As humans, we are all inclined to judge certain events that happen in our society… especially CRIME! Although many of us believe that criminal behaviour is decided by the individual, some focus on other factors such as reasoning, weaknesses and mental illnesses. These are better known as biological factors, involving certain aspects found in a person’s brain functioning that can cause them to make certain decisions… decisions that could possibly be out of their control.
So, are we in control? Well, in order for us to be able to answer this question, we need to identify the reason behind crime.
Recently, a theorist discovered a link between brain deficits and antisocial behaviour which was later found to occur in childhood in which they found it difficult to abide by rules of society. Researchers then discovered the reasons behind these deficits wereassociated with certain events, such as trauma early on in a childs life, or even during foetal development.
Mental health is probably one of the more recognized issues in criminology with many illnesses such as depression, schizophrenia and personality disorders being connected to crime. Although these health issues are believed to be out of our control, statistics show those with mental health problems are twice as likely of committing crime.
Then we have bad behaviour, which later on progresses to aggression, also known as conduct disorder. Unsurprisingly, it is associated with crime with almost three quarters of children demonstrating this behaviour being convicted later on throughout adulthood. Reasons for convictions however, are found to be connected to evidence of associates such as abusive relationships and substance misuse.
Other suspected biological reasons connected to conduct disorder are impulsivity, defined as “the inability to control behaviour” (Farrington, 2007). Like conduct disorder, it has been argued that biology is not a single factor, instead, it is believed to involve outside factors such as the environment, which again, questions our title?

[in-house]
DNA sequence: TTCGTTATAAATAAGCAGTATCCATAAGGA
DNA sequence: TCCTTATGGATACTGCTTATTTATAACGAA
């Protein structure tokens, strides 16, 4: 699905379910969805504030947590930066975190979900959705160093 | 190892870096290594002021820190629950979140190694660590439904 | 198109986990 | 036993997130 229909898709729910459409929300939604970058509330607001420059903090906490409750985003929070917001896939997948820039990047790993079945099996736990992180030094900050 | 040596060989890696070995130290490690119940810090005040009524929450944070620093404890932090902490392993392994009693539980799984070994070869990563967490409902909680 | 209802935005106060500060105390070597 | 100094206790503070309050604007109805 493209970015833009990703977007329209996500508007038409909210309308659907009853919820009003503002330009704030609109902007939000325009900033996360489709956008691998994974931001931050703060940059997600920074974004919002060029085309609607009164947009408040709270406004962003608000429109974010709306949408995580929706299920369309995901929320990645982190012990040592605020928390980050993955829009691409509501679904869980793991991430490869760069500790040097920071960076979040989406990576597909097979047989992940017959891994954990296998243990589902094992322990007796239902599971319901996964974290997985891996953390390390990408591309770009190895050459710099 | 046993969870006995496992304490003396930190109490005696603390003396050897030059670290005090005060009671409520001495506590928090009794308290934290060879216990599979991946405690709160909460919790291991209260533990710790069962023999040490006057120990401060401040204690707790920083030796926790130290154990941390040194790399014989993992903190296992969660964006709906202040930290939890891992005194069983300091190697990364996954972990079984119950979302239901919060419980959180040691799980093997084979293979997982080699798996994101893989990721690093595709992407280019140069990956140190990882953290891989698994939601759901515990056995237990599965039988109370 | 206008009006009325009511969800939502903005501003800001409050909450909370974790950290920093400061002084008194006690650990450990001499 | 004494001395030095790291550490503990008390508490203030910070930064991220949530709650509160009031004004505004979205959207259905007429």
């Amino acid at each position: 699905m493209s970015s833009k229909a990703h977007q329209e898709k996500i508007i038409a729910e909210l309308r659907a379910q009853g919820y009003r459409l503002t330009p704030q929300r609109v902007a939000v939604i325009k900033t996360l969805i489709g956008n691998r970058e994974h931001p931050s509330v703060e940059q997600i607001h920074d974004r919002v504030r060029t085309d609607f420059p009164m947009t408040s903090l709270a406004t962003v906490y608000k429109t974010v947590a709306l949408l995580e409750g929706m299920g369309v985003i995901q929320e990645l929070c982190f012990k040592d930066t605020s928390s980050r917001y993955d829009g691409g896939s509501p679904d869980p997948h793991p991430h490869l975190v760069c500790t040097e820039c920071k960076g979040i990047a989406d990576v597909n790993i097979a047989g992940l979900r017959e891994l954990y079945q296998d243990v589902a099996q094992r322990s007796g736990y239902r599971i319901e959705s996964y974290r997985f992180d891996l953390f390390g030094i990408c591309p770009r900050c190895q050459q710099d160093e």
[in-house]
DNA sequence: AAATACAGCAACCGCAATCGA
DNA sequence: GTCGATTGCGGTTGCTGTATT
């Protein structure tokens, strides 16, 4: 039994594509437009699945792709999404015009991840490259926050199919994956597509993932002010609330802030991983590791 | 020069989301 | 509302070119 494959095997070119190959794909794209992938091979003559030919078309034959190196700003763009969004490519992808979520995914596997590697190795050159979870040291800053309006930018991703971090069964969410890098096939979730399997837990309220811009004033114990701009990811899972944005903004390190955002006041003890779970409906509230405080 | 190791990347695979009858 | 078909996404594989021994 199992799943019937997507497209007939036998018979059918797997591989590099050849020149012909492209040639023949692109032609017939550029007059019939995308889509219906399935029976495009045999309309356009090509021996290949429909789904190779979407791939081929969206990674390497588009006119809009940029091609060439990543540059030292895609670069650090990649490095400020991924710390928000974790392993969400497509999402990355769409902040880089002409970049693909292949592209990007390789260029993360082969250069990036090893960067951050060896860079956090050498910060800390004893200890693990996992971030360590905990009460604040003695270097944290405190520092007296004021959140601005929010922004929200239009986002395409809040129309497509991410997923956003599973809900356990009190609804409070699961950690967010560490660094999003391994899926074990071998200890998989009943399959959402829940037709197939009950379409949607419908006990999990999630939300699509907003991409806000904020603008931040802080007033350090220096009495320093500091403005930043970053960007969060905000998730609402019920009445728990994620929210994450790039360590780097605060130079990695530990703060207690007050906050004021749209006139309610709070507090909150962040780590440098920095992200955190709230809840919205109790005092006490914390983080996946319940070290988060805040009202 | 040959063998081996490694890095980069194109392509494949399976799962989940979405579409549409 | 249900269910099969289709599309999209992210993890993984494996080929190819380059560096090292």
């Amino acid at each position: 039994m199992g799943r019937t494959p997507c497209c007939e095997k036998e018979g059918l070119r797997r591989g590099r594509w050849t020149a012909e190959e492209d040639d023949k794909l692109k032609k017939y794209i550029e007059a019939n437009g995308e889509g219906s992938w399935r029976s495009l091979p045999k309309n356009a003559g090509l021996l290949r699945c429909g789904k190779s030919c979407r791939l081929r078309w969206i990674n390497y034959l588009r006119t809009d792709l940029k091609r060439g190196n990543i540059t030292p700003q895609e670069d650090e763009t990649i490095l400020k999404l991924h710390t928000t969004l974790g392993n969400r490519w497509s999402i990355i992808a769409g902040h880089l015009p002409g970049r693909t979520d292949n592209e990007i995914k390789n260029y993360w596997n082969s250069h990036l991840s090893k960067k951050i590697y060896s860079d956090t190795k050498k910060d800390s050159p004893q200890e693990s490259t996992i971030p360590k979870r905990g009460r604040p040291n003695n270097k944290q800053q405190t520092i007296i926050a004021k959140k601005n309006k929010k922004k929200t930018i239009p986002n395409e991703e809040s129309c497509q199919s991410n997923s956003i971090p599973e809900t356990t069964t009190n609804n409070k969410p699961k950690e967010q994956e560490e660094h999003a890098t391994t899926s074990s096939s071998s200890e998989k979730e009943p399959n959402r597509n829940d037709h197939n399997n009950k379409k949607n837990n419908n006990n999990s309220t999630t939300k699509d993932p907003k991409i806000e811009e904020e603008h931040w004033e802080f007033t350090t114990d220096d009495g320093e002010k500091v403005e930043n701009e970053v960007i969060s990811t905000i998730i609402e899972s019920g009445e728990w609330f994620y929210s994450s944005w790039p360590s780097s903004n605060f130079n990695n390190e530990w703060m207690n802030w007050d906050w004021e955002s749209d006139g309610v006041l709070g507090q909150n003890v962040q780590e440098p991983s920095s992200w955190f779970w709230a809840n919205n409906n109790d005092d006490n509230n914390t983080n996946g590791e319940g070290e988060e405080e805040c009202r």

Question: What can we do to prevent crime from happening, and avoid further criminal behaviour? Answer: Prevention schemes and programmes!
Some of you might ask what a prevention scheme or program is… well, it’s a plan put in place by charities, the law and support workers etc to support individuals at risk of crime to prevent it from happening. The purposes of these programmes are to identify problems in individuals and those at risk to improve their situations and increase their skills which hopefully will then eventually stop crime!
Programmes assess each individual situation in order to concentrate on a certain prevention, using one of the following four different types of crime prevention:
Prevention schemes are not only available to the individual, but for those responsible for them as parents. Parenting programs and family nurses are available to pregnant women to identify certain risk factors e.g. smoking, which has been found to cause deficits which then later link to crime. Other risks are introduced to children whilst at school, some of which may not have been identified previously. Some children find their school days very difficult if support is not provided at home and as a result, turn to antisocial behaviour. Programs at school focus on the behaviour of the child and aim to increase their skills and development so that bad behaviour does not become a problem later on.
Other prevention programmes focus on the brain activity e.g. where mental health is concerned, schemes aim to improve brain development through the use of doings in order to avoid criminal behaviour from occurring. Prevention also focuses on the nutrition of an individual with cognitive deficits, as it has been associated with crime. Diet has a key affect on a person’s behaviour and as a result, prevention to poor nourishment such as the use of vitamins and other certain foods is most important.
So… could you answer the question “do you choose crime or does crime choose you?” Researchers are still trying to answer the same thing! By taking biological factors of crime into consideration, it has allowed appropriate crime prevention to be developed, however, theorists still argue to support several other factors and theories to why crime occurs and this will probably continue until we get our final answer!
This blog was written by first year Criminology student Jodie Rackley as part of the assessment for the module “ASC 111: The Criminological Imagination” last term and was based around the article:
Rocque, M., Welsh, C. B., Raine, A. (2012) ‘Biosocial Criminology and Modern Crime Prevention’, Journal of Criminal Justice, 40(4), pp. 306-312.
Andy Whiting March 9th, 2015
Posted In: Criminology Theory
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